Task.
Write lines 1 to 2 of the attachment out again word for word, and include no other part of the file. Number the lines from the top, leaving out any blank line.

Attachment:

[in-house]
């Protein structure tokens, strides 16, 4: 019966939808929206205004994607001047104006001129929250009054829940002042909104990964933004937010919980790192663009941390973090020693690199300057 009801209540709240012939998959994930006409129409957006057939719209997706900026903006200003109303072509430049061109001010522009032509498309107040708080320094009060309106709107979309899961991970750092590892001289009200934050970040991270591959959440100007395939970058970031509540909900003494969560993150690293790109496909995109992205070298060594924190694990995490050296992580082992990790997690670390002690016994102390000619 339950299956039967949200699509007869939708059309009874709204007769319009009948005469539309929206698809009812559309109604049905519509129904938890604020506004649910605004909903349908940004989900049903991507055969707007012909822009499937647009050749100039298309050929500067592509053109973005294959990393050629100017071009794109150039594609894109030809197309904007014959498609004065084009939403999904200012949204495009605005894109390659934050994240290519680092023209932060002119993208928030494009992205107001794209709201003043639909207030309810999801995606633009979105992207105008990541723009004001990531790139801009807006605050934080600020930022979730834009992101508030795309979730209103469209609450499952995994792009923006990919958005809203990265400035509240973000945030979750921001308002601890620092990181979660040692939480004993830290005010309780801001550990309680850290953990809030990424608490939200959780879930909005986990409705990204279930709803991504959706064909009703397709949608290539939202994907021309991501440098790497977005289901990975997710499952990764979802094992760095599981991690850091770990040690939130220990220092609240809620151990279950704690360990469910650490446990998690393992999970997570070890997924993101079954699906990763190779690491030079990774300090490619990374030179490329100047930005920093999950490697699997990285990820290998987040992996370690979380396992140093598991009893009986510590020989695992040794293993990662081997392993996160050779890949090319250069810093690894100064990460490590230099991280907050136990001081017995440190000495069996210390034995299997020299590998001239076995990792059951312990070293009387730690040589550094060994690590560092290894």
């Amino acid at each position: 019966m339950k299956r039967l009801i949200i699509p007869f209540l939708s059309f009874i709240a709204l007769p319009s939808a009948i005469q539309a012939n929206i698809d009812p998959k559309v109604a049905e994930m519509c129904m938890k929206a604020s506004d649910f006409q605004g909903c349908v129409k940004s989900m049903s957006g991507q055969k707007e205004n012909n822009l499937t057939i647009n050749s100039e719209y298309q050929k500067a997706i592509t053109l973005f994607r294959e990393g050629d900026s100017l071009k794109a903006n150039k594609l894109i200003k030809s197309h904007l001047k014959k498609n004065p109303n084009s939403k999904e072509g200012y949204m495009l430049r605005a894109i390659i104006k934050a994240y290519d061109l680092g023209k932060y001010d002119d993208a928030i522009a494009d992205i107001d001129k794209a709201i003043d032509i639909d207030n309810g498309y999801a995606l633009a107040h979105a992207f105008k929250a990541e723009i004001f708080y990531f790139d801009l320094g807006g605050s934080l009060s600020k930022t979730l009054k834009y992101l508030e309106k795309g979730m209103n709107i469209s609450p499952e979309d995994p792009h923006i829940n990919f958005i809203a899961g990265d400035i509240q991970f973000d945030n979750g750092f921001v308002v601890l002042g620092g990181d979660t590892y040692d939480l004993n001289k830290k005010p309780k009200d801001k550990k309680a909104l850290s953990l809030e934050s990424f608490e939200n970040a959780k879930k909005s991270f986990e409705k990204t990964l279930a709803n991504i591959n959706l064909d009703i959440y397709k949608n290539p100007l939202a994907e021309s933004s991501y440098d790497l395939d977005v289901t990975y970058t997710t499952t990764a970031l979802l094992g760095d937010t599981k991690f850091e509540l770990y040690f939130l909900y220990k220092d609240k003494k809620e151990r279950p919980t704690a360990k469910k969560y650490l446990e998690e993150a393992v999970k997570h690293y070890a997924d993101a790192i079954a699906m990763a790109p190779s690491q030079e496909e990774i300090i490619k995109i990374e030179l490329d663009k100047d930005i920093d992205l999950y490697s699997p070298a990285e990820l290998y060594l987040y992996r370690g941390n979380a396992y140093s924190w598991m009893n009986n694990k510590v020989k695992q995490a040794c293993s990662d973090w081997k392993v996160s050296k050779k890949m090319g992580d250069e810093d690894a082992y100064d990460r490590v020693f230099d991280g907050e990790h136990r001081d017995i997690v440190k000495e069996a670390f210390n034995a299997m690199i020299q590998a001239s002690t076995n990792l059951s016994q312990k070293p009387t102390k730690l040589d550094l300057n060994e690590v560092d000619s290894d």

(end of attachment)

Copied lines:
[in-house]
């Protein structure tokens, strides 16, 4: 019966939808929206205004994607001047104006001129929250009054829940002042909104990964933004937010919980790192663009941390973090020693690199300057 009801209540709240012939998959994930006409129409957006057939719209997706900026903006200003109303072509430049061109001010522009032509498309107040708080320094009060309106709107979309899961991970750092590892001289009200934050970040991270591959959440100007395939970058970031509540909900003494969560993150690293790109496909995109992205070298060594924190694990995490050296992580082992990790997690670390002690016994102390000619 339950299956039967949200699509007869939708059309009874709204007769319009009948005469539309929206698809009812559309109604049905519509129904938890604020506004649910605004909903349908940004989900049903991507055969707007012909822009499937647009050749100039298309050929500067592509053109973005294959990393050629100017071009794109150039594609894109030809197309904007014959498609004065084009939403999904200012949204495009605005894109390659934050994240290519680092023209932060002119993208928030494009992205107001794209709201003043639909207030309810999801995606633009979105992207105008990541723009004001990531790139801009807006605050934080600020930022979730834009992101508030795309979730209103469209609450499952995994792009923006990919958005809203990265400035509240973000945030979750921001308002601890620092990181979660040692939480004993830290005010309780801001550990309680850290953990809030990424608490939200959780879930909005986990409705990204279930709803991504959706064909009703397709949608290539939202994907021309991501440098790497977005289901990975997710499952990764979802094992760095599981991690850091770990040690939130220990220092609240809620151990279950704690360990469910650490446990998690393992999970997570070890997924993101079954699906990763190779690491030079990774300090490619990374030179490329100047930005920093999950490697699997990285990820290998987040992996370690979380396992140093598991009893009986510590020989695992040794293993990662081997392993996160050779890949090319250069810093690894100064990460490590230099991280907050136990001081017995440190000495069996210390034995299997020299590998001239076995990792059951312990070293009387730690040589550094060994690590560092290894």